As former president Donald Trump seems to be cruising to the GOP nomination — a NewsNation poll has him ahead fifty points over his nearest rivals — his critics in the media and on the left are trotting out a familiar attack. Over the past two weeks, the headlines have been inescapable: Trump is a nasty authoritarian who wants to dismantle America’s democratic political system. This shouldn’t be all that surprising, since we heard similar cries ahead of his election 2016, namely over his support for a “Muslim ban” (a national security travel ban that included countries that are majority Muslim) and for mass deportations of illegal aliens.
As the Iowa caucuses creep closer, the revamped, breathless accusations have increased in number and fervor. The New York Times ran a feature story from some of its most notable reporters on Monday arguing that a second Trump presidency could be “more radical” than ever. The Times cited recent comments in which Trump vowed to “root out” left-wing “vermin” in America, which doesn’t sounds all that different from Biden’s claim that MAGA is the “most extreme political organization” in modern history and “threatens the very foundation of our republic,” nor is it a huge departure from anything Trump said on the 2016 trail. The Times gets around this by by arguing that Trump’s his political operation is more sophisticated now, which means “Mr. Trump’s and his advisors’ more extreme policy plans and ideas for a second term would have a greater prospect of becoming reality.”
The Washington Post has taken a similar approach to combatting Trump in recent weeks, publishing two articles from its opinion editors fear mongering about a second Trump term. One by Drew Goins says Americans should “start fighting now” against a “Trump dictatorship,” while Robert Kagan concurs that a “Trump dictatorship is increasingly inevitable.” MSNBC host Joe Scarborough alleged recently that Trump would “execute” anyone “he is allowed to” and said comparisons to Nazi and fascist leaders are perfectly appropriate. Democratic congressman Dan Goldman said Trump is “destructive to democracy” and asserted he needed to be “eliminated,” comments he later walked back.
Put aside questions of propriety and accuracy for a moment. What about the strategy of this full-court press? A Bloomberg/Morning Consult poll released in October surveyed voters’ on their top issues. A combined 52 percent said they their single greatest issue was either the economy or immigration. Just 8 percent said “democracy” was their top issue. A separate New York Times/Siena College poll found that Trump has a 22 percent trust advantage the economy and a twelve-point advantage on immigration. Biden, meanwhile, enjoys a mere three-point advantage when it comes to who voters trust to do a better job on democracy. You do the math.
On our radar
BROKE: BIDENOMICS The Biden camp is apparently planning to roll back usage of “Bidenomics,” the term it coined to refer to Biden’s economic policy, in favor of attacking the GOP for so-called “MAGAnomics,” a memo uncovered by Politico reveals.
TRUMPED OUT A majority of voters support disqualifying former president Donald Trump from the 2024 election if he is convicted in any of his criminal cases, according to a NewsNation and Decision Desk HQ poll.
PLEASE SIR, CAN I HAVE SOME MORE? Biden’s top budget director sent a letter to House Republican leadership begging for more funding for the Ukraine war. The letter warned that the US would run out of resources to send by the end of the year.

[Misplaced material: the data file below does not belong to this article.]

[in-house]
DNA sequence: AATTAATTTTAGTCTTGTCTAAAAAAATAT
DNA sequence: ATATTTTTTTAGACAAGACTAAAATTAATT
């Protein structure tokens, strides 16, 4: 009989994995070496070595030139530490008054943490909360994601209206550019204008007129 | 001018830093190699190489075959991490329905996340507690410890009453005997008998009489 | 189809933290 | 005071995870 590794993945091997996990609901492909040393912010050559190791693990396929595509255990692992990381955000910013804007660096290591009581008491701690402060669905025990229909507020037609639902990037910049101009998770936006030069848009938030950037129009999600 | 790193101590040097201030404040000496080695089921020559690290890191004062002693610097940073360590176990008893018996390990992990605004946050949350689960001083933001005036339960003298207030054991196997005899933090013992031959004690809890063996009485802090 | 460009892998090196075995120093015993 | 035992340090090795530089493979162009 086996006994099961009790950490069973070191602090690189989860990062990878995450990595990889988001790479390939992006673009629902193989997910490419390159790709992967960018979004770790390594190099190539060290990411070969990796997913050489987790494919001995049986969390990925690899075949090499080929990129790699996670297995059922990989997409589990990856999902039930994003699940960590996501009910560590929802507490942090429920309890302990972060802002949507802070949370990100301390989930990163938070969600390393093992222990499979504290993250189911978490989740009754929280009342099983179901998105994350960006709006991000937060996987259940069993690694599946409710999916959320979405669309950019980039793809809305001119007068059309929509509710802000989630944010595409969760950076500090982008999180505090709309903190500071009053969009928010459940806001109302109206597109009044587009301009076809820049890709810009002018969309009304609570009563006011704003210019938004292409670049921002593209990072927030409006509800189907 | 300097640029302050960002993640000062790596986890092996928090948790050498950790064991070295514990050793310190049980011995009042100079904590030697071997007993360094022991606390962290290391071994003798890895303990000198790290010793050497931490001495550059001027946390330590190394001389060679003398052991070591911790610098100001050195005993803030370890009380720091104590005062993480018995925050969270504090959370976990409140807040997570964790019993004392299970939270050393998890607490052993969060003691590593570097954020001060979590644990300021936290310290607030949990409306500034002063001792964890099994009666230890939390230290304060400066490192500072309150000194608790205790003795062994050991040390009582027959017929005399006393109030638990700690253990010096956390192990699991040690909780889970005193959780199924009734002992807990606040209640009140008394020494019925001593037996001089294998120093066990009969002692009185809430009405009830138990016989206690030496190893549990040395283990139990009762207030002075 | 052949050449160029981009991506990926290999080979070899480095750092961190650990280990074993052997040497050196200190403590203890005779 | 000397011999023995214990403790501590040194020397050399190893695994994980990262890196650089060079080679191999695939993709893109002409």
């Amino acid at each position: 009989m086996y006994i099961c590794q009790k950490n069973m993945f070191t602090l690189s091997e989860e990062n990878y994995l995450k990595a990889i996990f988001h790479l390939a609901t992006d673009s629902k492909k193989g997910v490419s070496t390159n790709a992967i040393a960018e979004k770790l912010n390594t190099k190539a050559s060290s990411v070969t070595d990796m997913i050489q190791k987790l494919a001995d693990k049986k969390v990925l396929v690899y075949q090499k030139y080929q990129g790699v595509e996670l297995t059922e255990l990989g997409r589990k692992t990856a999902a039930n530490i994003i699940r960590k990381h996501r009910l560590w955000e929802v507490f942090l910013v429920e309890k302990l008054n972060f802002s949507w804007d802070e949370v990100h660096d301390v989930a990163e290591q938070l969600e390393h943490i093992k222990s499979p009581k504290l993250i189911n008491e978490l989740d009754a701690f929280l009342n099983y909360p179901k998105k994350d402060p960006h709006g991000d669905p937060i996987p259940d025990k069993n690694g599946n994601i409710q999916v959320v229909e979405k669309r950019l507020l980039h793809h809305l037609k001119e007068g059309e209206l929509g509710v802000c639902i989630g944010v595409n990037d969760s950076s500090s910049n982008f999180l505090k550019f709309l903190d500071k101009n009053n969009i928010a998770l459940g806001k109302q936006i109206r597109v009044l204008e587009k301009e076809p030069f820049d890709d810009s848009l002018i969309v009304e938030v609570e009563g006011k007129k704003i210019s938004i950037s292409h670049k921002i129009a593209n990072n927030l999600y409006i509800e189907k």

Put that in your (tail)pipe
“The future of the auto industry is electric — and made in America,” President Joe Biden declared on Twitter on August 5, 2021, when he also announced his executive order “to make 50 percent of new vehicles sold by 2030 zero-emission.”
Now, however, a group of lawmakers is looking to pull the plug on the Biden administration’s plan to charge ahead with electric vehicle mandates. The Choice in Automobile Retail Sales (CARS) Act will be considered by the House Rules Committee today, with a possible full House vote this week.
CARS is a reaction to what Fox News reports is the EPA’s “most aggressive tailpipe emissions [rules] ever.” The CARS Act would “block a radical and unattainable federal EV mandate that will cripple our auto industry and forever make our supply chain reliant on China,” said Republican representative Tim Walberg of Michigan, CARS’s co-sponsor.
CARS was introduced months ago, but its acceleration through the legislature comes days after nearly 4,000 car dealers signed a letter to Biden telling him, “It is time to tap the brakes on the unrealistic government electric vehicle mandate.”
If the CARS Act is passed, reports Fox, “it would then be voted on by the Senate, where Republicans and Democratic senator Joe Manchin recently introduced companion legislation.”
Bye Bye, Burgum
In the most devastating news for the Upper Midwest since the delay of the fifth season of Fargo, North Dakota governor Doug Burgum today announced the suspension of his bid to be the Republican nominee for president in 2024.
Burgum’s six-month-long campaign included several throwback photos of his distinctive looks in the Eighties and Nineties, two debate appearances and one Achilles injury, sustained playing basketball with staff right before the Milwaukee debate.
Burgum was perhaps the lowest profile governor or former governor in the race, alongside Florida’s Ron DeSantis, South Carolina’s Nikki Haley, New Jersey’s Chris Christie, Indiana’s Mike Pence and Arkansas’s Asa Hutchinson. Despite in many respects having a similar track record on Covid and encouraging entrepreneurship in his state as his competitors, Burgum ultimately failed to build the much threatened “Burgmentum” in the polls, never securing over 4 percent nationally and topping out at 6 percent in early primary states. The race will be less jovial without him.